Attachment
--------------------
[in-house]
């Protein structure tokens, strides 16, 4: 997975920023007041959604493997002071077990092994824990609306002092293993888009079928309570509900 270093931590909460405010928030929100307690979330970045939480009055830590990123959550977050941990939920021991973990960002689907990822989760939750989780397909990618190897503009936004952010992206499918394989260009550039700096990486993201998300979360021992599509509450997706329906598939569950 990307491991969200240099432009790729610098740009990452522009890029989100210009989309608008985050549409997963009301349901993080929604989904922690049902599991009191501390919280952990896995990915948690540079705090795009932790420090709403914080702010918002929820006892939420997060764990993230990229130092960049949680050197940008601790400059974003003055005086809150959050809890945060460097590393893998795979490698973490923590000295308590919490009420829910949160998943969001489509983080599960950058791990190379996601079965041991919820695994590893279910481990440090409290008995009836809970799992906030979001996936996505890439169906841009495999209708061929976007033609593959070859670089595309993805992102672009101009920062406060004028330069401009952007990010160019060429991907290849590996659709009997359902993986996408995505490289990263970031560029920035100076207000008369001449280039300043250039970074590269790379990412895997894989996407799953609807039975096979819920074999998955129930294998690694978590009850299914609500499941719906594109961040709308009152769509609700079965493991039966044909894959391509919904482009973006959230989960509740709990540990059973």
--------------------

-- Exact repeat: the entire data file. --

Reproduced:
[in-house]
């Protein structure tokens, strides 16, 4: 997975920023007041959604493997002071077990092994824990609306002092293993888009079928309570509900 270093931590909460405010928030929100307690979330970045939480009055830590990123959550977050941990939920021991973990960002689907990822989760939750989780397909990618190897503009936004952010992206499918394989260009550039700096990486993201998300979360021992599509509450997706329906598939569950 990307491991969200240099432009790729610098740009990452522009890029989100210009989309608008985050549409997963009301349901993080929604989904922690049902599991009191501390919280952990896995990915948690540079705090795009932790420090709403914080702010918002929820006892939420997060764990993230990229130092960049949680050197940008601790400059974003003055005086809150959050809890945060460097590393893998795979490698973490923590000295308590919490009420829910949160998943969001489509983080599960950058791990190379996601079965041991919820695994590893279910481990440090409290008995009836809970799992906030979001996936996505890439169906841009495999209708061929976007033609593959070859670089595309993805992102672009101009920062406060004028330069401009952007990010160019060429991907290849590996659709009997359902993986996408995505490289990263970031560029920035100076207000008369001449280039300043250039970074590269790379990412895997894989996407799953609807039975096979819920074999998955129930294998690694978590009850299914609500499941719906594109961040709308009152769509609700079965493991039966044909894959391509919904482009973006959230989960509740709990540990059973």